I have somehow missed ‘Now You See Me‘, a very entertaining movie directed by when it was released four years ago. Luckily, it’s one of those movies that do not lose their appeal that fast, and then it’s summer time, so the right time for fun and entertaining films. The only detail that seems overcome by time in this film is the usage of phones phones with geo-positioning systems.As smartphones took over the market, and applications as Google Maps became ubiquitous, the cops using keyboard based not-so-smart mobile phones seems to have happened twenty and not four years back. It’s kind of a lesson for film-makers which may find more and more difficult coping with the pace of progress of our smart gadgets. Maybe the sequel avoids this mistake.

 

http://www.imdb.com/title/tt1670345

http://www.imdb.com/title/tt1670345

 

Now You See Me‘ combines two genres – the big robbery and the magicians movies, with more emphasize on the later. ‘The closer you look, the less you see’ is the key saying of the film which tells the story of four magicians with different specializations brought together in a team that combines huge magician shows a la David Copperfield with bank robberies. They are supported by a finance tycoon (), followed by a former magician () whose pastime is exposing on TV the tricks and frauds of magicians, and have of course all the FBI and Interpol on their tracks. The roles of manipulators and manipulated, suspects and innocents change all the time, and as in a good magic show we are never sure what we exactly see on screen.

 

(video source Movieclips Trailers)

 

The story may have a few holes that cannot be filled even by magic, but the convention works well, and is well supported by the actors. Watching and is always a delight in this kind of roles that they enjoy playing in this epoch of their careers. The rest of the team does a good job as well, with special mentions for  and . ‘Now You See Me‘ is a film to enjoy, like a good show with magicians.

 

The action thriller The Call which takes place in the Los Angeles area brings to the center of the action a category of people who seldom appear on screens in most of the movies dealing with police work – the emergency call responders. The opening scenes of the film do a fine job not only in describing the atmosphere and (2013 level) technology at the 911 LAPD response center, but also of defining the job, the responsibilities, the professional and human qualities that are required from the people whose voices one first hears when placing an emergency call. It’s a good start for an interesting action movie, that could have been quite special. Unfortunately, director  and his team did not succeed to make it one.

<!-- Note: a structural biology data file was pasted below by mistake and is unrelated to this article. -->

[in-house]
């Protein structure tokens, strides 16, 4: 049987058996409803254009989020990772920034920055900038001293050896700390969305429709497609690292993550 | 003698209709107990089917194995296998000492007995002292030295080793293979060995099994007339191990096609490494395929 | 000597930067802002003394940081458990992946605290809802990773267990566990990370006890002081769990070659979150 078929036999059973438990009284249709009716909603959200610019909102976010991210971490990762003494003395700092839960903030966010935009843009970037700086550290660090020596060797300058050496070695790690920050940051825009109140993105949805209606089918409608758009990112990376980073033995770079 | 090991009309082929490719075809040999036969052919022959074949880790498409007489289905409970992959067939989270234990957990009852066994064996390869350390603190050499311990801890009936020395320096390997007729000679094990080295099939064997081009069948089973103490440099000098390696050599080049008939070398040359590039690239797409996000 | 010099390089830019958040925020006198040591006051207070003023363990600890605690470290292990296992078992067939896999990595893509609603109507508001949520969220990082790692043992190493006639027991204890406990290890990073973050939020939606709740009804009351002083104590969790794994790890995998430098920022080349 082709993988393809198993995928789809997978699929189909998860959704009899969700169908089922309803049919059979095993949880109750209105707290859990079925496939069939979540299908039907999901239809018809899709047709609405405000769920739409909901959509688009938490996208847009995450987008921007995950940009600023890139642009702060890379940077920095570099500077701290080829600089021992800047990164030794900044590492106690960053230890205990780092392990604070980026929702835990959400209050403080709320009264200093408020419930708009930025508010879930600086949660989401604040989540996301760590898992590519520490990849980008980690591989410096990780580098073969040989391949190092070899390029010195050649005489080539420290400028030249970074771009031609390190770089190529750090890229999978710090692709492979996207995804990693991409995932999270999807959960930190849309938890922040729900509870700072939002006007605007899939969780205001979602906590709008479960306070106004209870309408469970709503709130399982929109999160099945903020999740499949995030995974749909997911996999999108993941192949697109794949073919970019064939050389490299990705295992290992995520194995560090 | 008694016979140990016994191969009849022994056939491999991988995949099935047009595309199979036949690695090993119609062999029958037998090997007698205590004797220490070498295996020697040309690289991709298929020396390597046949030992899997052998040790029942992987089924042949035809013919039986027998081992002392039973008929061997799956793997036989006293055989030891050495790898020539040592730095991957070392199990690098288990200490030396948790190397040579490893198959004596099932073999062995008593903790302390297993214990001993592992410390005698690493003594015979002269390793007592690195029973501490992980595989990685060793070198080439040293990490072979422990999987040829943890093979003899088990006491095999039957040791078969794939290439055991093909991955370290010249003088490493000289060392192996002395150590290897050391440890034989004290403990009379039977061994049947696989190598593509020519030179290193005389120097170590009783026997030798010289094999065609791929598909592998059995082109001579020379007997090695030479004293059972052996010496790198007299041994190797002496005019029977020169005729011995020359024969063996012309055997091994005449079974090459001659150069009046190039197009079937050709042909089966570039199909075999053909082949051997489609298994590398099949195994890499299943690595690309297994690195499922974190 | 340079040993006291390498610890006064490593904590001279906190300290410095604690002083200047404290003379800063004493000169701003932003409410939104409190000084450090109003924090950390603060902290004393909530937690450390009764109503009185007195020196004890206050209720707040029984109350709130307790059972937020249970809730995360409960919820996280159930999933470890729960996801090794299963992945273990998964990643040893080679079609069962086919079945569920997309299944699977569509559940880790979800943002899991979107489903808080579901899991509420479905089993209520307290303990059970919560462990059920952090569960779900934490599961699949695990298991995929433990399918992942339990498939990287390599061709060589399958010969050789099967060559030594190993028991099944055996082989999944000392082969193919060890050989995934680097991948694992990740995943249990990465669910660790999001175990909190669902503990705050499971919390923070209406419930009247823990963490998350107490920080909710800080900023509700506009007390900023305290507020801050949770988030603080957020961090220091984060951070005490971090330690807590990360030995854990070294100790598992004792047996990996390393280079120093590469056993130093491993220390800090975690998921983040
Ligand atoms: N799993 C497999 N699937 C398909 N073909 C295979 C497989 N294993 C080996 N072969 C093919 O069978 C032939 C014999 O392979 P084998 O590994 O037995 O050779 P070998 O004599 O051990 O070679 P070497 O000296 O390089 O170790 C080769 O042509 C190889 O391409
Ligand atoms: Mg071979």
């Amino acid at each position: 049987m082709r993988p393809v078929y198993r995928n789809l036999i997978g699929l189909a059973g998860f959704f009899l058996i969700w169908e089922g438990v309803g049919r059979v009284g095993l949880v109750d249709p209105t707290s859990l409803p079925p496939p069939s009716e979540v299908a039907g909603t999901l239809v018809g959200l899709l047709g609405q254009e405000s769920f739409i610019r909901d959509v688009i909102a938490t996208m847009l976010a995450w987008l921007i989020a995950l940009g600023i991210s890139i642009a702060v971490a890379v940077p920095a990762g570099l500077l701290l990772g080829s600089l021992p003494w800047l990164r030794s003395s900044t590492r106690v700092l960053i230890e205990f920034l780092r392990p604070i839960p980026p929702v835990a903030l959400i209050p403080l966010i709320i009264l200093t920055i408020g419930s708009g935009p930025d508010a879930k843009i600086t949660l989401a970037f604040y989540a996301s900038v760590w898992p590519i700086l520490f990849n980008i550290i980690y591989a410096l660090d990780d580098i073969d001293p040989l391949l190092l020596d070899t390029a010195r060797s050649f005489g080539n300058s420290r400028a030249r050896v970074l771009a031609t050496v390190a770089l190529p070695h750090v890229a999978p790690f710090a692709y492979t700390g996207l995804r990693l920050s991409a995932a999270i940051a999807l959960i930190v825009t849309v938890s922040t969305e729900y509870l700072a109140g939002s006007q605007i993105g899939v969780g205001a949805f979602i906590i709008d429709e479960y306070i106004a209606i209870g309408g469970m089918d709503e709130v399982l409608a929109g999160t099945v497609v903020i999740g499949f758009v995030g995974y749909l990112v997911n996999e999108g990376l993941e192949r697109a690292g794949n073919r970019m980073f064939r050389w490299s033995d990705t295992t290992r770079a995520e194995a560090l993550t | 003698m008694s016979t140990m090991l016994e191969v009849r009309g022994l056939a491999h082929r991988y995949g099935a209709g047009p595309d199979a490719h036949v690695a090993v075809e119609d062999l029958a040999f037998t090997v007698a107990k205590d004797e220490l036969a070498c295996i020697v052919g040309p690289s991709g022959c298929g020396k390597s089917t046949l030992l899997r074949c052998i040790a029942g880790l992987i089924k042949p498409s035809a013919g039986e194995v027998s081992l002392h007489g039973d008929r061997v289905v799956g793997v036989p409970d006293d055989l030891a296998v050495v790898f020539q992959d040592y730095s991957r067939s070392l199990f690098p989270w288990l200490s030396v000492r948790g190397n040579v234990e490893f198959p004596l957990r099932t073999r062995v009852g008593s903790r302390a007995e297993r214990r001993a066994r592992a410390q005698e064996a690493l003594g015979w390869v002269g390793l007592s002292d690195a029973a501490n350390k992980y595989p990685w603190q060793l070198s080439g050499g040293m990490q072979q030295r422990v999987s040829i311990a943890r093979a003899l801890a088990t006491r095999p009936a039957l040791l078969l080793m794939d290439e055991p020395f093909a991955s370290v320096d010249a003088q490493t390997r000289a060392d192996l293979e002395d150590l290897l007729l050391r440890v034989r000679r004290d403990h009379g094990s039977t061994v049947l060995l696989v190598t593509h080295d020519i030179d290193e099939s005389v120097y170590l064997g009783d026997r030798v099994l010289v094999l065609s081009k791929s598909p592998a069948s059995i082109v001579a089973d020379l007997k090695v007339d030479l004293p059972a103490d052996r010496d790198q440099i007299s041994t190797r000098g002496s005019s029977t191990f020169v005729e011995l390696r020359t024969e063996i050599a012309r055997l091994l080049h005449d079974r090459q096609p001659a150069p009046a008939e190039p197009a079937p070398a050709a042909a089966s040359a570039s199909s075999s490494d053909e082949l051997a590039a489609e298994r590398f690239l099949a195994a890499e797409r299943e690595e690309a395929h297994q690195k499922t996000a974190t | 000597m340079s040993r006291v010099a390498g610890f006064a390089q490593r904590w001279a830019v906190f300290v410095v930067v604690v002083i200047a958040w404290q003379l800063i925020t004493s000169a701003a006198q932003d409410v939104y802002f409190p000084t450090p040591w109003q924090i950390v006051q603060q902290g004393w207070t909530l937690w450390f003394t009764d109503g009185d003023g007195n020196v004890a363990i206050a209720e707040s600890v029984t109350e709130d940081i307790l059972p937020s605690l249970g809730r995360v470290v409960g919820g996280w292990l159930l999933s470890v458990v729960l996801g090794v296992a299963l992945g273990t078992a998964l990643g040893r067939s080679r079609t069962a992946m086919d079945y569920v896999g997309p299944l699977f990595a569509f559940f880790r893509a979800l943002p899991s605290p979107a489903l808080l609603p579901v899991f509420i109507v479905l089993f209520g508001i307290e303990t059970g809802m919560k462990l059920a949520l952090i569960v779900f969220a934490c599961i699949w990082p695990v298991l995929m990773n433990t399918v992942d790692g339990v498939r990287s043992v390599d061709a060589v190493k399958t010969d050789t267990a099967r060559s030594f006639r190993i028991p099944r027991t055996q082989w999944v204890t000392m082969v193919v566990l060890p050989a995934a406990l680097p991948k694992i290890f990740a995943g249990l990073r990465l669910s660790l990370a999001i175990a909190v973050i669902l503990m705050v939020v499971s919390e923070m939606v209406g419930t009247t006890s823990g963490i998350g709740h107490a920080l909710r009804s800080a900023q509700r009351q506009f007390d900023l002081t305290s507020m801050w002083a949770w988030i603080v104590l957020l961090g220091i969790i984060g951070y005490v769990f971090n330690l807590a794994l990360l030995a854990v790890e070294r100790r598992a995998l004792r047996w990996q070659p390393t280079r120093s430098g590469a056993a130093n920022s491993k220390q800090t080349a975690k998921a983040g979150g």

source http://www.imdb.com/title/tt1911644

source http://www.imdb.com/title/tt1911644

 

The development of the story is rather interesting. Jordan Turner ( in the lead role) is an experienced emergency operator who had made one fatal mistake returning a call in a situation that allowed for the caller to be kidnapped and murdered. Many months later, she finds herself in a situation that seems similar to the incident that continues to track her day and night. It’s her opportunity to do things right, and to save lives. The dialog between the operator and the kidnapped teenage locked in the truck compartment of the car of the abductor is well built, has tension and catches the attention. The problem is that the script authors did not dare to build all or most of the film on the call itself. At some point in time they may have felt that the accumulated coincidences could not hold the story any longer, and they switched the call off. From that point farther the film became just one of these many action thrillers in which usual people become unexpectedly heroes. The issue is that in order to make these happen the script authors had to invent more coincidental situations, plus to build some reasoning for the motivation of the kidnapper. All these are just usual action stuff, and not very good one.

 

(video source Movieclips Coming Soon)

 

delivers good acting as she always does, but she seems to be in danger of accumulating roles that look too much one with the other. The rest is just another action film, especially in the last third of the screening time. It’s a pity for the film that promised so much at the start. The good thriller about the emergency responders is still to be made.